Economic Injury Disaster Loans and forgivable advances are once again available to small businesses.
Economic Injury Disaster Loans and forgivable advances are once again available to small businesses. Jernej Furman/Flickr

Key Points

  • The Small Business Administration (SBA) reopened its Economic Injury Disaster Loan (EIDL) and EIDL Advance application gateway on June 15, 2020.
  • The EIDL program features a forgiveable advance of up to $10,000 ($1,000 per employee).
  • SMBs of 500 or fewer employees and independent contractors are eligible to apply.
  • The maximum loan size is $150,000; the grant size is $10,000.

On June 15, 2020, the Small Business Administration (SBA) began once again accepting applications for Economic Injury Disaster Loans (EIDLs) and EIDL Advances (which are basically grants) from all eligible enterprises experiencing economic impact due to the coronavirus pandemic. The original COVID-19-emergency EIDL program began March 27 as part of the CARES Act, was suspended in mid-April due to lack of funds, but started again in early May for agricultural businesses following an infusion of additional funding from Congress.

The latest reopening, which again makes funds available to eligible SMBs, and self-employed individuals including independent contractors, freelancers, and gig workers, includes both EIDL loans and up to $10,000 grants at $1,000 per employee. To meet what it calls an "unprecedented need," the SBA says it has made "numerous improvements to the application and loan closing process, including deploying new technology and automated tools."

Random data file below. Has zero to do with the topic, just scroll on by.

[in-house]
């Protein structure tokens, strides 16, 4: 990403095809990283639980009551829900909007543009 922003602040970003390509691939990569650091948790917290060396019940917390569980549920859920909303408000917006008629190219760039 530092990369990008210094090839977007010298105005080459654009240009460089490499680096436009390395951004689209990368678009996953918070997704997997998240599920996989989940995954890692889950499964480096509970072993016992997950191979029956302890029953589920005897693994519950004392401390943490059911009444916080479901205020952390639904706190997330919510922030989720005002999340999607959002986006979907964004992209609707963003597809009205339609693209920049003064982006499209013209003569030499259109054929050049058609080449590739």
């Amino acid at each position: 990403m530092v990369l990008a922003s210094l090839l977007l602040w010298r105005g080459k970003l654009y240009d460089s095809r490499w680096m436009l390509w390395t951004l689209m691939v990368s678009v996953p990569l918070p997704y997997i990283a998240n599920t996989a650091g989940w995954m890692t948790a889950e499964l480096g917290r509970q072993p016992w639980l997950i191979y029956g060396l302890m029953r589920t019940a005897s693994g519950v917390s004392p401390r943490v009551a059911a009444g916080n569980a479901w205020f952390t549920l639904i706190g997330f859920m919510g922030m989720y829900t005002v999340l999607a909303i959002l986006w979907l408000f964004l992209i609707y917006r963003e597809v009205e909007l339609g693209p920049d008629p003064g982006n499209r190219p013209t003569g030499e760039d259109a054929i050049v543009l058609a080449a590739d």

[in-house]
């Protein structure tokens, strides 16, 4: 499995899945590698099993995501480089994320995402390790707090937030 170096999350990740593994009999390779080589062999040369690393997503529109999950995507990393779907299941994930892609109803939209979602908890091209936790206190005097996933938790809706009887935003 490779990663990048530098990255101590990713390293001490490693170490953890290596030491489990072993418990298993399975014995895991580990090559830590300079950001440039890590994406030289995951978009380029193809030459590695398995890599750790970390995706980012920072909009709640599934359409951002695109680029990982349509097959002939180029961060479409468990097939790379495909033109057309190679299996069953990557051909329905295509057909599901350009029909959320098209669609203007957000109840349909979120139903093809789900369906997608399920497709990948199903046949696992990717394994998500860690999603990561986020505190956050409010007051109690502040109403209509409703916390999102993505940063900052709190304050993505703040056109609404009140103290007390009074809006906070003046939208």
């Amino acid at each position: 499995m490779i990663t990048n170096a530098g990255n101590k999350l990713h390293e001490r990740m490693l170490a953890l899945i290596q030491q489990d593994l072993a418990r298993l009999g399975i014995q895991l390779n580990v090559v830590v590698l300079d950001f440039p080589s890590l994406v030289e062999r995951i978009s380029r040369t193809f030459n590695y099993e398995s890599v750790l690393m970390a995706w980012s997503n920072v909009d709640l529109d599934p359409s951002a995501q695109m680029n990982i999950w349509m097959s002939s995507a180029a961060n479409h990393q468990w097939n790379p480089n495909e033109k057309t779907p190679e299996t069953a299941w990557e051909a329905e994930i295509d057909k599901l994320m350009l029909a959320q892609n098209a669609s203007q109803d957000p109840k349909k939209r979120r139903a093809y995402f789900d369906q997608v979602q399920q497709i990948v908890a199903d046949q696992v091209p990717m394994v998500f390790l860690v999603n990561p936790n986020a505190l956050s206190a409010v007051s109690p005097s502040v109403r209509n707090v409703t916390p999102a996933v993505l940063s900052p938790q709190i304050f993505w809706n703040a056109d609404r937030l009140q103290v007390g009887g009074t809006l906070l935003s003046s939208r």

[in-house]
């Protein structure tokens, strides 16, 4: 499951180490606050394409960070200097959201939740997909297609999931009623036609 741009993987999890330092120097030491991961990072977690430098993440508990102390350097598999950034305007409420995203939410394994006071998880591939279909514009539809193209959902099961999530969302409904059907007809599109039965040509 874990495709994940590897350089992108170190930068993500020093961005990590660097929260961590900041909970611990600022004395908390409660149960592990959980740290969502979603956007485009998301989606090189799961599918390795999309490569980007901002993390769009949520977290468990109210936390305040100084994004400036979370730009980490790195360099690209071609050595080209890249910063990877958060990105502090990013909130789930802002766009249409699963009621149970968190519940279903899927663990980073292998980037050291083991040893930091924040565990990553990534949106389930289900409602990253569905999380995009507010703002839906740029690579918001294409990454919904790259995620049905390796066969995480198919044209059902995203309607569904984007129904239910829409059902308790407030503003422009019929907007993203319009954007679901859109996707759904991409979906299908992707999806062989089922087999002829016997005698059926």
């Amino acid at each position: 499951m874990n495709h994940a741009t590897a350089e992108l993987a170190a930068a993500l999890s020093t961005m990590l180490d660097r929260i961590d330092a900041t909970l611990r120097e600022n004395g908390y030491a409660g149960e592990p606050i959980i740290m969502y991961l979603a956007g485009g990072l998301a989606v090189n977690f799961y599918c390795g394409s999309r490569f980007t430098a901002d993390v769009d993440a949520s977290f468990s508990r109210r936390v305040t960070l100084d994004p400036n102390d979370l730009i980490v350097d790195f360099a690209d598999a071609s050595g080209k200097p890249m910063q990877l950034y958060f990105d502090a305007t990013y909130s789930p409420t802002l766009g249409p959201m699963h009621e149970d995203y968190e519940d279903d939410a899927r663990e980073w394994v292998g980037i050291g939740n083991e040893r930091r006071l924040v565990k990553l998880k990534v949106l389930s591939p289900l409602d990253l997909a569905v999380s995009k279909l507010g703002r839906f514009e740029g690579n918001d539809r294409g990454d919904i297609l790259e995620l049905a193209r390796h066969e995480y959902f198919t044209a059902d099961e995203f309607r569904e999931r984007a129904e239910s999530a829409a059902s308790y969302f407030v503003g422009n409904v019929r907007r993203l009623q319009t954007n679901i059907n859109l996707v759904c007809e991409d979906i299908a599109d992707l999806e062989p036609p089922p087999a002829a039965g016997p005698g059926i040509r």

EIDL Eligibility Requirements

To be eligible for both the EIDL loan and grant you must:

  • Be an SMB or agricultural business with less than 500 employees
  • Be an independent contractor, freelancer, gig worker, or sole proprietor (with or without employees)
  • Have been in business as of Jan. 31, 2020

Deadlines for EIDL Money

Barring additional funding, EIDL grants and loans will be available until Dec. 31, 2020, or until the SBA runs out of funds, whichever comes first. The program ran out of money once and most experts expect it to happen again.

If you previously applied for an EIDL loan and advance but did not receive it, the SBA says your application is still in the pipeline and will be considered on a first-come, first-served basis.

EIDL Rules Remain Unchanged

The SBA's Economic Injury Disaster Loan (EIDL) Program actually predates the current crisis, but the CARES Act and other legislation modified it to provide rapid assistance -- including the forgivable advance -- to businesses who've suffered a loss of revenue and other adverse effects for coronavirus-related reasons. The current loan and advance (grant) rules and guidelines are the same as when the program initially rolled out.

  • You can use an EIDL loan or advance to pay debts, payroll, accounts payable, and other bills that can't be paid due to the impact of COVID-19.
  • You can apply for a PPP loan as well as an EIDL loan and advance but any EIDL advance will be subtracted from the forgiven amount of your PPP loan.